I didn't grow up a fan of Madonna. Aware of her, yes, few people weren’t, but my pop star devotion was directed elsewhere. Not having obsessively read about her, actually not really knowing anything about her and then reading this book probably makes my take on it different than that of a devoted fan.
Out of seven siblings, Christopher, younger by three years seems to have had the closest relationship with her. He talks about the various roles--backup dancer, personal assistant, dresser, interior designer, art and tour director, and general supporter--he has had in her life.
She hurts him in many ways; stiffs him for money, invites him to live with her or work for her and then changes her mind, and allows the friends of her latest husband to take pot shots at him. The portrait of Madonna that emerges is not flattering.
But to me, more unflattering is the portrait that Christopher paints of himself. That of a desperate hanger oner. He always says he has no choice but to acquiesce to her every whim, but that’s not true. Not if he’s willing to give up the access to celebrity and ease that comes with the roles she offers him.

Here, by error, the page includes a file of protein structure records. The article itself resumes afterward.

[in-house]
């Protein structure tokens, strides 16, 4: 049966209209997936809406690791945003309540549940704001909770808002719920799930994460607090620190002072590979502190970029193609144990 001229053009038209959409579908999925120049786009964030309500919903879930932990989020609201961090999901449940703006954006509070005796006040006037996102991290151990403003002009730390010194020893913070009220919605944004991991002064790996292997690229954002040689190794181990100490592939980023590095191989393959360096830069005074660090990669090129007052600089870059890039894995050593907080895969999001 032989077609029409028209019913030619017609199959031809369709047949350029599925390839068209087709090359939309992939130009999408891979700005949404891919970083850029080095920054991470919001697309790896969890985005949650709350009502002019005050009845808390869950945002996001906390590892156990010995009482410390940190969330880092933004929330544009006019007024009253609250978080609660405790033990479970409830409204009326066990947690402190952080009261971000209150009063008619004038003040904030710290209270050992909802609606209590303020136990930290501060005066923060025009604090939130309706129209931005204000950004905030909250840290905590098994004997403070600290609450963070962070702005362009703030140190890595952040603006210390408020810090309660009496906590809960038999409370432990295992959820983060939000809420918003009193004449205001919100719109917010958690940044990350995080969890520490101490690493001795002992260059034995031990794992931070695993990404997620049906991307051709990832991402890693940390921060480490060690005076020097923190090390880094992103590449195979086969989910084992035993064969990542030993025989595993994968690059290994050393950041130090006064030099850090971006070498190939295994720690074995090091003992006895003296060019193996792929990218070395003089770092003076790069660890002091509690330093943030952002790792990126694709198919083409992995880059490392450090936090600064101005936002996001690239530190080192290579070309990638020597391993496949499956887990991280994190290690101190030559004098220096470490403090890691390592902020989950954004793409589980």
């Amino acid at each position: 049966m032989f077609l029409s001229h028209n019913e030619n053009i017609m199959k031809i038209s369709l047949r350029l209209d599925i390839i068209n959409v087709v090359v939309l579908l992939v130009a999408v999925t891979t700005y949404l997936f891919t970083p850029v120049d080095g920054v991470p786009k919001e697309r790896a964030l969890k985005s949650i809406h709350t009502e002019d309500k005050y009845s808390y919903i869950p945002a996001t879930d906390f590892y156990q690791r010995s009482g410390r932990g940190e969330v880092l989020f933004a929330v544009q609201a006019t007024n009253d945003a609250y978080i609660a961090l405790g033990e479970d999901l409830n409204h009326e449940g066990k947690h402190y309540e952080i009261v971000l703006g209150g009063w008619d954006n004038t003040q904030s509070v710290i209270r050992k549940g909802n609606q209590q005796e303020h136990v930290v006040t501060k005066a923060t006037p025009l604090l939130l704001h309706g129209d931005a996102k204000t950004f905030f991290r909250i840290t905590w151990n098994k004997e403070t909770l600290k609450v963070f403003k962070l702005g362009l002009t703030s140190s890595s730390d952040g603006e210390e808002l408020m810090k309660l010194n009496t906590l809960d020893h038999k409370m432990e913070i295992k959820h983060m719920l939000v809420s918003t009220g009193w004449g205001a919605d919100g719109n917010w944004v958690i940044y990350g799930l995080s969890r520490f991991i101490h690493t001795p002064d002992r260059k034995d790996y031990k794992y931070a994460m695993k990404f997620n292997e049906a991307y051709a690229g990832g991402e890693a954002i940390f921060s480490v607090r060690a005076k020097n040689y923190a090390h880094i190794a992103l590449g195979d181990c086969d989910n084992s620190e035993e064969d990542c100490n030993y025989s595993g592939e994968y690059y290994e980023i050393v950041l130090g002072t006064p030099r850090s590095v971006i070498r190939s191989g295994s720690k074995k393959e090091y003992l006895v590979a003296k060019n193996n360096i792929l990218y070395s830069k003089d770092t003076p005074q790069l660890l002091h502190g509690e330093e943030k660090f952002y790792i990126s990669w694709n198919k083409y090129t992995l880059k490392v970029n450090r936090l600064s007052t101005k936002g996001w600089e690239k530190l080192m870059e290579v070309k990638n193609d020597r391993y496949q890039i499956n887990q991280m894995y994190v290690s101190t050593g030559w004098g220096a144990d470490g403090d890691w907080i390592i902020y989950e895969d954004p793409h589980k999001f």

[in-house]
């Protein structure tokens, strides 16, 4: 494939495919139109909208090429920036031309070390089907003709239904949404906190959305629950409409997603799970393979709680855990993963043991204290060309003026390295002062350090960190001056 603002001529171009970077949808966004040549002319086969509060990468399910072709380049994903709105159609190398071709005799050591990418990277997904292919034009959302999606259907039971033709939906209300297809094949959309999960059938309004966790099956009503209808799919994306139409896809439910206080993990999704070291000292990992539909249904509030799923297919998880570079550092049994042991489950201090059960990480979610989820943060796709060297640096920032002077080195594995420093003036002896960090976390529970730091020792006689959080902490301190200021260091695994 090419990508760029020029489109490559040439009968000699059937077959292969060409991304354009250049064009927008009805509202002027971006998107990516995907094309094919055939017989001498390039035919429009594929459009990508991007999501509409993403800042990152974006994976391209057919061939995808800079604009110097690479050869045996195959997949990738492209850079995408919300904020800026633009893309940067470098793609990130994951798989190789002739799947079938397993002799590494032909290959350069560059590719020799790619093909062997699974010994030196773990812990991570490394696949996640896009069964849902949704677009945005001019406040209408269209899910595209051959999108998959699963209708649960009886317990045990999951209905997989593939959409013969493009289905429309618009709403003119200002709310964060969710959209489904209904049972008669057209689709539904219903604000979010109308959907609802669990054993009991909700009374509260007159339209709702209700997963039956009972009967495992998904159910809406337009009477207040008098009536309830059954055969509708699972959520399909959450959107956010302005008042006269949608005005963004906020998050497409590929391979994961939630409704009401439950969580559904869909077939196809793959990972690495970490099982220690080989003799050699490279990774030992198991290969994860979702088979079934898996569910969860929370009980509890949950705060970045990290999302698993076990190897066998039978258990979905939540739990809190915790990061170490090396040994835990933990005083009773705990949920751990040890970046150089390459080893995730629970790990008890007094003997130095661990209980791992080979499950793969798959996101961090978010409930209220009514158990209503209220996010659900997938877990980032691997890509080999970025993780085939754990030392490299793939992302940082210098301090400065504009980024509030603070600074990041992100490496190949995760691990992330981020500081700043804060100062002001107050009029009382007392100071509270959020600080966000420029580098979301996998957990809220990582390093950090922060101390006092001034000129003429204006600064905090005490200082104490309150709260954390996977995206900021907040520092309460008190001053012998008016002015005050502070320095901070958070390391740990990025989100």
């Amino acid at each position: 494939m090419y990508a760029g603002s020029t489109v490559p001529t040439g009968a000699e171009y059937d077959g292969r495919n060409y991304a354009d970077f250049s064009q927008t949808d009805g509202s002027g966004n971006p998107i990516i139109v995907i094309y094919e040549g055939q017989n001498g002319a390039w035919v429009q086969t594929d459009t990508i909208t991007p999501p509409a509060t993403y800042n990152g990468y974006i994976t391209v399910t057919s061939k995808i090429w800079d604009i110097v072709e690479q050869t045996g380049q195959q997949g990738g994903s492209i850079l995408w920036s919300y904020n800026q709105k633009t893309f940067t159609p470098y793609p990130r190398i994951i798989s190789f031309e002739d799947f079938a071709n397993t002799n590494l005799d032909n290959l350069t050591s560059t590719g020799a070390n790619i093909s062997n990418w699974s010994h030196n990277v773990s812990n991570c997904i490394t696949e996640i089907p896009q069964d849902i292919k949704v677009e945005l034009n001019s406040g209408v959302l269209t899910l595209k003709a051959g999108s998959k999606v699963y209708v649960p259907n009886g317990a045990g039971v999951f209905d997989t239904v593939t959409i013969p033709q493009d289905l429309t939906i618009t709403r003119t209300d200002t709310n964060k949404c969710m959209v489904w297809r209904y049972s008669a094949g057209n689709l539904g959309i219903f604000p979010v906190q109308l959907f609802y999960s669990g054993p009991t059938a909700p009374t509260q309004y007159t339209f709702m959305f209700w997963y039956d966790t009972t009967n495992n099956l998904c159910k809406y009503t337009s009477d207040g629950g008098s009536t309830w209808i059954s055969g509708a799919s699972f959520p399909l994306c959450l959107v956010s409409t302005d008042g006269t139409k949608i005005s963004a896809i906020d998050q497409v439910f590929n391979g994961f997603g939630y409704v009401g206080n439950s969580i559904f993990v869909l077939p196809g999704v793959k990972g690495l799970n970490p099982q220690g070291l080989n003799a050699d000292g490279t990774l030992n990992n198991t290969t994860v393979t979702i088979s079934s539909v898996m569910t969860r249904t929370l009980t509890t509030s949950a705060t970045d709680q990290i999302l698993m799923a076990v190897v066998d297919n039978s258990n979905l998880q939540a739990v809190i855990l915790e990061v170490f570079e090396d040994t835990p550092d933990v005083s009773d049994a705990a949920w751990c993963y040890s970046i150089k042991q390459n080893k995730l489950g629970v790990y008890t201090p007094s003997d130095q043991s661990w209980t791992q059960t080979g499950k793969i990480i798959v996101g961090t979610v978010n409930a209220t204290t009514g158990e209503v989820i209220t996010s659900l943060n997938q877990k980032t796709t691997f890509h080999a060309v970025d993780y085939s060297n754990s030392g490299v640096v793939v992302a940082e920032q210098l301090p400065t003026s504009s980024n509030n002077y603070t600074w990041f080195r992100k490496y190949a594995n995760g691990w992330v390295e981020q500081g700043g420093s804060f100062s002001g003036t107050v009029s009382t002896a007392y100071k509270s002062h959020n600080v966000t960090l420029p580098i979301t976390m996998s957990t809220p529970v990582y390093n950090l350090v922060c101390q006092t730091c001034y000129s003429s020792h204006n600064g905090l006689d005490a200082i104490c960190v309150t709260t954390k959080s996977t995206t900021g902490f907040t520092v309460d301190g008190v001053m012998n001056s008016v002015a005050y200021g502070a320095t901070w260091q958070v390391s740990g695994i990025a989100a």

Christopher gives a full portrayal of the best and worst of Madonna, but his account is bitter, making it hard to know what is really true. At her worst, she is publicity crazy . . . and at her best she is a shrewd business woman.
Christopher has much to say about her husbands; Sean Penn was angry and uncontrolled, and that Guy Ritchie is homophobic and unpleasant. Warren Beatty emerges as the best of her beaus, giving more evidence of maturity and having some greater sense of the absurdity of Madonna's fame and how she chose to take it on.
All in all, I enjoyed seeing a world typically hidden, as well as the various bits of celebrity dish shared, and surprisingly, it is quite well written. A sign that the attention to detail that has made Madonna a success is perhaps a trait held by more than just one member of the Ciccone family. Check catalog for availability.